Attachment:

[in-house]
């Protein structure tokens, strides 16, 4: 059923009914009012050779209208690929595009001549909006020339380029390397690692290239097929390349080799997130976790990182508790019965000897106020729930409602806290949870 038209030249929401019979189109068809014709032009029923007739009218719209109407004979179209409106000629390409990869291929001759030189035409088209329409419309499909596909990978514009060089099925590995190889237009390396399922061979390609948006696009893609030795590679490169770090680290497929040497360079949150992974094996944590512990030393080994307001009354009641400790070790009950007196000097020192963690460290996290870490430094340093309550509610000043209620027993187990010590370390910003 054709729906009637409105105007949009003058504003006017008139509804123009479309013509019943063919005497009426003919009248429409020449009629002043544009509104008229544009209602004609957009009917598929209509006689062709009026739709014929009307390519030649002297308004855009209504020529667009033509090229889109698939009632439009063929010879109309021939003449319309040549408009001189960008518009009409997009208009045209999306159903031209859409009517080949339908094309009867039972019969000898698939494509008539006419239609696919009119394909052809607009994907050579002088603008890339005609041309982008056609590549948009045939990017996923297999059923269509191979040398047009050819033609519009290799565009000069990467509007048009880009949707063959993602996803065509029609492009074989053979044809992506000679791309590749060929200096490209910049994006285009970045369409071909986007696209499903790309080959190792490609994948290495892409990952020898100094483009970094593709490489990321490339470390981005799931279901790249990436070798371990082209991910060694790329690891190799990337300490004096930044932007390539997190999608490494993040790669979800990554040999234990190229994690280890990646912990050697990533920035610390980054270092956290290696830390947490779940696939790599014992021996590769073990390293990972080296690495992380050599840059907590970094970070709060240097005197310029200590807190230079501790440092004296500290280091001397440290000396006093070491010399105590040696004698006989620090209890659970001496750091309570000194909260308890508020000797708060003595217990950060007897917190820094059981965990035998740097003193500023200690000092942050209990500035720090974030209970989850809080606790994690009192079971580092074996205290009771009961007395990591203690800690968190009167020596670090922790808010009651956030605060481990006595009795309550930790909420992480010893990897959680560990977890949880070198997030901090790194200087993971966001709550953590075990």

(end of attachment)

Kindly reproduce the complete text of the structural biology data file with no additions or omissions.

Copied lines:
[in-house]
């Protein structure tokens, strides 16, 4: 059923009914009012050779209208690929595009001549909006020339380029390397690692290239097929390349080799997130976790990182508790019965000897106020729930409602806290949870 038209030249929401019979189109068809014709032009029923007739009218719209109407004979179209409106000629390409990869291929001759030189035409088209329409419309499909596909990978514009060089099925590995190889237009390396399922061979390609948006696009893609030795590679490169770090680290497929040497360079949150992974094996944590512990030393080994307001009354009641400790070790009950007196000097020192963690460290996290870490430094340093309550509610000043209620027993187990010590370390910003 054709729906009637409105105007949009003058504003006017008139509804123009479309013509019943063919005497009426003919009248429409020449009629002043544009509104008229544009209602004609957009009917598929209509006689062709009026739709014929009307390519030649002297308004855009209504020529667009033509090229889109698939009632439009063929010879109309021939003449319309040549408009001189960008518009009409997009208009045209999306159903031209859409009517080949339908094309009867039972019969000898698939494509008539006419239609696919009119394909052809607009994907050579002088603008890339005609041309982008056609590549948009045939990017996923297999059923269509191979040398047009050819033609519009290799565009000069990467509007048009880009949707063959993602996803065509029609492009074989053979044809992506000679791309590749060929200096490209910049994006285009970045369409071909986007696209499903790309080959190792490609994948290495892409990952020898100094483009970094593709490489990321490339470390981005799931279901790249990436070798371990082209991910060694790329690891190799990337300490004096930044932007390539997190999608490494993040790669979800990554040999234990190229994690280890990646912990050697990533920035610390980054270092956290290696830390947490779940696939790599014992021996590769073990390293990972080296690495992380050599840059907590970094970070709060240097005197310029200590807190230079501790440092004296500290280091001397440290000396006093070491010399105590040696004698006989620090209890659970001496750091309570000194909260308890508020000797708060003595217990950060007897917190820094059981965990035998740097003193500023200690000092942050209990500035720090974030209970989850809080606790994690009192079971580092074996205290009771009961007395990591203690800690968190009167020596670090922790808010009651956030605060481990006595009795309550930790909420992480010893990897959680560990977890949880070198997030901090790194200087993971966001709550953590075990």